The Delightful Japanese Garden in Kumamoto
Suizen-ji Joju-en is a vast Japanese garden located in the east of Kumamoto on Kyushu Island in Japan. The powerful Hosokawa clan built this garden in the 17th century as a recreation of the fifty-three stations of the Tokaido Road connecting Tokyo and Kyoto during Edo period (1603 – 1868). The teahouse offers a break to admire the scenic landscape in a refined atmosphere.
Traces of Kumamoto’s ancient status of castle 🏯-town can be discovered throughout the city, and nice surprises await visitors who dare explore beyond downtown Kumamoto. About half an hour by tram from the JR station, Suizen-ji Joju-en garden is a majestic heritage from the powerful feudal Hosokawa lords who reigned on the domain for several centuries.
At the origins was Suizen-ji temple, built in 1632 by Hosokawa Tadatoshi. His heirs continued to embellish the site with the arrangement of green spaces around the natural pond renowned for its clear waters. A few years later, the temple was relocated, and a teahouse was harmoniously built in the park renamed Joju-en.
The miniature Mount Fuji
The traditional garden is of tsukiyama style, with man-made hills and wonderful Japanese pine trees that are still carefully maintained. In spring, the one hundred and fifty cherry trees 🌸’ blooming enliven the landscape and the alleys and visitors gather to celebrate hanami. All year long, various shades of green harmoniously blend with the grey tones of the rocks arranged on the pond’s shores.
This landscape is not, as people may think, a reference to the green volcanoes of the area, such as Mount Aso and Mount Kuju. The model landscape is in fact found way beyond the borders of Kyushu Island. Suizen-ji Joju-en is indeed a smaller scale replica of the ancient feudal Tokaido road between Tokyo and Kyoto. The pond thus is a reminder of Lake Biwa, and among the mountains that were recreated, a little bit taller than the others, the characteristic symmetrical cone of Mount Fuji 🗻 can be distinguished.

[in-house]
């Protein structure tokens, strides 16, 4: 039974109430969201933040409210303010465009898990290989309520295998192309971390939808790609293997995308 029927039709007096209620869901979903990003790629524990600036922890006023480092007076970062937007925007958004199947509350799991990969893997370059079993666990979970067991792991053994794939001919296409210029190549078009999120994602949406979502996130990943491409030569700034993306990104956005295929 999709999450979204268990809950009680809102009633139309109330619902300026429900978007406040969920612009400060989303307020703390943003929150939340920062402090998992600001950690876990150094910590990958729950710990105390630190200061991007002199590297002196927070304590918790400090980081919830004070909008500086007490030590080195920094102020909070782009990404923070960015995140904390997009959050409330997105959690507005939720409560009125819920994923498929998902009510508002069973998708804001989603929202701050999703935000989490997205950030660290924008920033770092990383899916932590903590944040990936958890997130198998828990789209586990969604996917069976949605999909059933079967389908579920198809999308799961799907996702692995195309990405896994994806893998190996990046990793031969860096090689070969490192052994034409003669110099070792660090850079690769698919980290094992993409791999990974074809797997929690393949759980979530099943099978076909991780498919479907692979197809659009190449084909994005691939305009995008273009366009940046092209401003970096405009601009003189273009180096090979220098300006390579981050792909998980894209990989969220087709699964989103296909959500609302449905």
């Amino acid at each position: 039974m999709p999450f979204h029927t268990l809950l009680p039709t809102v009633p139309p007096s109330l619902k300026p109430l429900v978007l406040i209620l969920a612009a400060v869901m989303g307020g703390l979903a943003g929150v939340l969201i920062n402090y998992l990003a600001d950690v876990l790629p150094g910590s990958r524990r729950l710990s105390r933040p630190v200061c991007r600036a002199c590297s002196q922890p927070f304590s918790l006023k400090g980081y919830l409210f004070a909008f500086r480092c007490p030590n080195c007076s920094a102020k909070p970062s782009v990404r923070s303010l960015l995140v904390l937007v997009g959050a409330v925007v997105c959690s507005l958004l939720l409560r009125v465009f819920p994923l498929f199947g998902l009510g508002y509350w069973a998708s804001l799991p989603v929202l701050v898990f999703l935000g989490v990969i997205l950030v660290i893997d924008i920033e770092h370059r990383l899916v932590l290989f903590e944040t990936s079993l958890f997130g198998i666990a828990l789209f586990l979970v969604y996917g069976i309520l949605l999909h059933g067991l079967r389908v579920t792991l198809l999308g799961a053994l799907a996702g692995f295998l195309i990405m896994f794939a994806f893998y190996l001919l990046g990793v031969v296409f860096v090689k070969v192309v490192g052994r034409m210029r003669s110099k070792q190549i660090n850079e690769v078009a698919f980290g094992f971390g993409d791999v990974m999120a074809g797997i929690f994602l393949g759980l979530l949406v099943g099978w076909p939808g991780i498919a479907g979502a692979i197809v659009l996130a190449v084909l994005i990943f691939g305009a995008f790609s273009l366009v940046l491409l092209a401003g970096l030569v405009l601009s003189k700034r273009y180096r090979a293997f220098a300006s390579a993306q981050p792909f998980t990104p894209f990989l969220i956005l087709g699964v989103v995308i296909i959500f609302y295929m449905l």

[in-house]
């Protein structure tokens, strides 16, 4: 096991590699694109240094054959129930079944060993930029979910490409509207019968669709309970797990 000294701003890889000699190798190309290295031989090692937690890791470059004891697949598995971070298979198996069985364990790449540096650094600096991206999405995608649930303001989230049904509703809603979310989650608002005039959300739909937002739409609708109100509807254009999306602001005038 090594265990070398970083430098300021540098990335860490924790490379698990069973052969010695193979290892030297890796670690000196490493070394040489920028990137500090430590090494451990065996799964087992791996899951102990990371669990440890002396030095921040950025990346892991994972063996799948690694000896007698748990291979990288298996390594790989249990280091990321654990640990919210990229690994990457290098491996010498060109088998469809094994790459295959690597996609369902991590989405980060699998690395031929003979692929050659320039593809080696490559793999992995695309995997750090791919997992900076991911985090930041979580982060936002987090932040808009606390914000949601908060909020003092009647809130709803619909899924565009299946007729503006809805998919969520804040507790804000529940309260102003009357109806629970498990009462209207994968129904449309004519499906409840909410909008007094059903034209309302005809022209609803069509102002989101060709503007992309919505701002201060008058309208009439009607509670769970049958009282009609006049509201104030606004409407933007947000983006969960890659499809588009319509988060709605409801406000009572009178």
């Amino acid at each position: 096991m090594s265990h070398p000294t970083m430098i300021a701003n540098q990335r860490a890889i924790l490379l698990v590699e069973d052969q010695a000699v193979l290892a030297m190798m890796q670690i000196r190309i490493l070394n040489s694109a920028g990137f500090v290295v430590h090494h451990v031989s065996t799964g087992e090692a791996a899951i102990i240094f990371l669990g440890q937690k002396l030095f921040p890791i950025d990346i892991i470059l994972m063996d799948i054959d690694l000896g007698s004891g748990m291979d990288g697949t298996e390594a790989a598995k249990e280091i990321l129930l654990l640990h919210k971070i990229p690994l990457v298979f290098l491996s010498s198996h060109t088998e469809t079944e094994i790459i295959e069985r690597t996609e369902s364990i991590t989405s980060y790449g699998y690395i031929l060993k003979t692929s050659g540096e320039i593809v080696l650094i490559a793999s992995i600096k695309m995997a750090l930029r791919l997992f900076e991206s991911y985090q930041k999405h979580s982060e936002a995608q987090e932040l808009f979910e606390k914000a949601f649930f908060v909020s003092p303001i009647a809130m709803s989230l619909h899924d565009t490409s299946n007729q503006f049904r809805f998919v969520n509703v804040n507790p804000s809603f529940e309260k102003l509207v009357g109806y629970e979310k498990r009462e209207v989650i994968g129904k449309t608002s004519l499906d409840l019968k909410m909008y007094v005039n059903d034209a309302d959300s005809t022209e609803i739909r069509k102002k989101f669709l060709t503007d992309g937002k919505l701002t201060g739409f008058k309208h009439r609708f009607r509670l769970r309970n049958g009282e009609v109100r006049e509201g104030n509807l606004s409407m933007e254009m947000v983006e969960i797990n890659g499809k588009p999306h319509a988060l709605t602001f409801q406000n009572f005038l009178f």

Despite tall modern buildings somehow disrupting the horizon, the park has retained its original atmosphere and it is impossible not to feel in a timeless space. One would not be surprised to encounter a Kumamoto daimyo lord… or at least to sense their spirit. In the northern part of the garden, Izumi shrine, dedicated to the Hosokawa’s, offers a place of serenity, and its paths is nicely adorned by a small alley of vermilion torii ⛩️ gates dedicated to Inari.
The imperial teahouse
Another interest of the garden is the teahouse Kokin-Denju-no-Ma, covered buy a thatched roof that gives a nice conclusion to the visit. Although not the original teahouse, this old pavilion was relocated here from the former imperial capital Kyoto and has been part of the garden since 1912. Its tatami room offers a superb view on the centuries-old landscape that can be enjoyed relaxing.
Important notice: the multiple April 2016 earthquakes have not damaged the garden. The only impact is a slight lowering of the water level in the pond, noticeable when observing the colors on the rocks: the clearer marks on the stones indicate the previous highest level of the water.